State

Colorado state news and state government coverage. 

Democratic state lawmakers say a new law requiring universal background checks for gun purchases is working well. Data from the Department of Public Safety shows 2 percent of private gun sales were blocked because of the law.

Colorado’s energy industry trade group is now involved on three fronts with lawsuits over voter approved fracking bans or moratoriums. The latest move involved the announcement of suits against Lafayette and Fort Collins.  

Indian Law and Order Commission

Post Traumatic Stress Disorder is often associated with veterans, and hundreds of thousands of Iraq and Afghanistan combat vets have been diagnosed. But another group of people in the US with an even higher rate of PTSD… and they have never been to a foreign war zone. That’s according to out November 2013 by a presidential commission.

Colorado’s Energy industry is continuing to make the case that hydraulic fracturing is safe and a critical part of the state’s economy.

Colorado's Independent Ethics Commission is moving forward to review an ethics complaint against Governor John Hickenlooper. The Governor’s office blasted the claim saying it has no merit.

Theater projectors are going where most of the dazzling special effects in summer blockbusters have gone: All digital. In 2014, Hollywood will no longer release movies on traditional film stock. Theaters must convert or be forced to close – including those in rural Colorado.

Calling them ‘groundbreaking,’ Governor John Hickenlooper proposed new statewide air quality rules for oil and gas drilling Monday. The rules aim to reduce air pollution from methane emissions.

Colorado voters gave a mixed reaction Tuesday on a pair of statewide tax increases. Voters didn’t want to tax themselves to pay for education, but were overwhelmingly willing to tax recreational marijuana to help rebuild schools.

About ten percent of Colorado’s registered voters have already cast ballots for the Nov. 5 election. So far Republicans have turned out in higher numbers.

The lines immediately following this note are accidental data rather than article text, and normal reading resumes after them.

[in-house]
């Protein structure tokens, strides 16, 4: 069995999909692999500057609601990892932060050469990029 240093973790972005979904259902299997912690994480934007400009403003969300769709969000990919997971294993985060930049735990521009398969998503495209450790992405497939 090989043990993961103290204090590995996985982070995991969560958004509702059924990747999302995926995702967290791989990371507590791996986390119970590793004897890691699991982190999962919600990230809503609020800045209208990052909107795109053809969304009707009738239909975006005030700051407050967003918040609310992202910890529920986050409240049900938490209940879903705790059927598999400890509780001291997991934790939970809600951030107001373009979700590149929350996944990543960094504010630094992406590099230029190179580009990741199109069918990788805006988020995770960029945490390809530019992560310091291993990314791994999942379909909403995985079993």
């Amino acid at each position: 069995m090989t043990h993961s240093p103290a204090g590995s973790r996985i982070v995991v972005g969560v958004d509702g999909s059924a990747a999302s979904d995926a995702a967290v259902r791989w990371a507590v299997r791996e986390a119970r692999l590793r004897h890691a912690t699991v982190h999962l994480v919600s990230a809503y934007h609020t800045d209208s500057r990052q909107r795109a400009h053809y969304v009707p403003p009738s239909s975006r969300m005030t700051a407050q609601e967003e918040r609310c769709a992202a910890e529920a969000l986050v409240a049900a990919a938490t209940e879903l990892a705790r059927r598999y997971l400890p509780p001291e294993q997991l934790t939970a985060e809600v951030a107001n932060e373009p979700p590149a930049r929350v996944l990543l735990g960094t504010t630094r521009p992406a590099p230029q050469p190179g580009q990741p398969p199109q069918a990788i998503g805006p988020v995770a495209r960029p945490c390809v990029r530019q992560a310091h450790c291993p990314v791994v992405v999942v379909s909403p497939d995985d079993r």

Governor John Hickenlooper announced the appointment of William Hood to the bench Friday afternoon. Hood is filling the place of retiring chief justice John Bender.

A bipartisan committee of 12 Colorado lawmakers will soon meet to examine the state’s response to September’s devastating Front Range floods.

Colorado is preparing for the state’s first recreational marijuana stores to open this January. In the meantime, voters still have the final say on how the new product will be taxed through Proposition AA.

A ballot question to raise Colorado income taxes to help improve public schools has survived a legal challenge. A Denver District Court Judge has ruled that the proposal can go before voters.

State Law Meant to Ease Process for Voters in November

Oct 15, 2013
Creative Commons/Flickr/Muffet

Ballots for the November election are being mailed to voters across the state on Tuesday. Some county clerks say this election will be more convenient for voters than past elections, thanks to a new state law. Aspen Public Radio’s Marci Krivonen reports.

With just over three weeks until the election, the campaign asking Colorado voters to approve a $1 billion tax increase to pay for improvements to public schools are planning what they call a robust door-to-door operation.

Creative Commons/Flickr/Alan Cleaver

A set of new reports show Amendment 66 will be a drag on Colorado’s economy unless there’s substantial improvement in students’ performance.

Piles of wooden debris laced with flip flops, prescription pill bottles and Styrofoam cluttered Highway 34 near the mouth of the Big Thompson Canyon. The scene is hidden behind Army National Guard barricades, and was shown to the media for the first time Tuesday night.

As the remaining flood survivors continue to be airlifted out of towns cut off by flooding, the focus is beginning to shift to recovery. Specifically on the very reason they have to be airlifted: roads.

After rain pummeled flooded communities over the weekend, long awaited sunshine poked through the clouds Monday. Towns are just starting to dry out from days of heavy rain and flooding.

The flooding that has roared through communities and canyons across Colorado's Front Range in recent days is now being blamed for:

-- as many as eight deaths

-- damaging or destroying 19,000 homes

-- causing up to $500 million worth of damage to roads and highways.

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